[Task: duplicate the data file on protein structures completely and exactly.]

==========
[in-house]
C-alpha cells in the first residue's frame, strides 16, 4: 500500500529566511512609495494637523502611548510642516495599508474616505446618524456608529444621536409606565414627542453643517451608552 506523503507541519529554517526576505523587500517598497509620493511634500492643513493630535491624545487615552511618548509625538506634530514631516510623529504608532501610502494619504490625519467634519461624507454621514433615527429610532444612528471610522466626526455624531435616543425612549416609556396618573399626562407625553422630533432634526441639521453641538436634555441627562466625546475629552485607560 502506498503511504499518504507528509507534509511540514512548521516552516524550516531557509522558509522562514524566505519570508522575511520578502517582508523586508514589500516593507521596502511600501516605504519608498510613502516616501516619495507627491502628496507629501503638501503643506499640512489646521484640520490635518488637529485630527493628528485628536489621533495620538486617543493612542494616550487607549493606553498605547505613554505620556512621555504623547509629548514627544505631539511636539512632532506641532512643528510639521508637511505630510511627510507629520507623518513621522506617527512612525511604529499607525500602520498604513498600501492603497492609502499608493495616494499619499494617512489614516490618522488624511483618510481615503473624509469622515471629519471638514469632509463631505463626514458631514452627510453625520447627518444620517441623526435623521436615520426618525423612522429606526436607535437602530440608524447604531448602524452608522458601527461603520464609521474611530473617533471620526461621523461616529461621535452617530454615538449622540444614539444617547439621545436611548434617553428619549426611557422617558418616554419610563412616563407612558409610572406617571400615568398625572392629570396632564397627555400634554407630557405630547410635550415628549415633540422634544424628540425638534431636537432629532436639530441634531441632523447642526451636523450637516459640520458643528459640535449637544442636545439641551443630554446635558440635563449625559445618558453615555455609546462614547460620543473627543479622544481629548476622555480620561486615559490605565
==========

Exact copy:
[in-house]
C-alpha cells in the first residue's frame, strides 16, 4: 500500500529566511512609495494637523502611548510642516495599508474616505446618524456608529444621536409606565414627542453643517451608552 506523503507541519529554517526576505523587500517598497509620493511634500492643513493630535491624545487615552511618548509625538506634530514631516510623529504608532501610502494619504490625519467634519461624507454621514433615527429610532444612528471610522466626526455624531435616543425612549416609556396618573399626562407625553422630533432634526441639521453641538436634555441627562466625546475629552485607560 502506498503511504499518504507528509507534509511540514512548521516552516524550516531557509522558509522562514524566505519570508522575511520578502517582508523586508514589500516593507521596502511600501516605504519608498510613502516616501516619495507627491502628496507629501503638501503643506499640512489646521484640520490635518488637529485630527493628528485628536489621533495620538486617543493612542494616550487607549493606553498605547505613554505620556512621555504623547509629548514627544505631539511636539512632532506641532512643528510639521508637511505630510511627510507629520507623518513621522506617527512612525511604529499607525500602520498604513498600501492603497492609502499608493495616494499619499494617512489614516490618522488624511483618510481615503473624509469622515471629519471638514469632509463631505463626514458631514452627510453625520447627518444620517441623526435623521436615520426618525423612522429606526436607535437602530440608524447604531448602524452608522458601527461603520464609521474611530473617533471620526461621523461616529461621535452617530454615538449622540444614539444617547439621545436611548434617553428619549426611557422617558418616554419610563412616563407612558409610572406617571400615568398625572392629570396632564397627555400634554407630557405630547410635550415628549415633540422634544424628540425638534431636537432629532436639530441634531441632523447642526451636523450637516459640520458643528459640535449637544442636545439641551443630554446635558440635563449625559445618558453615555455609546462614547460620543473627543479622544481629548476622555480620561486615559490605565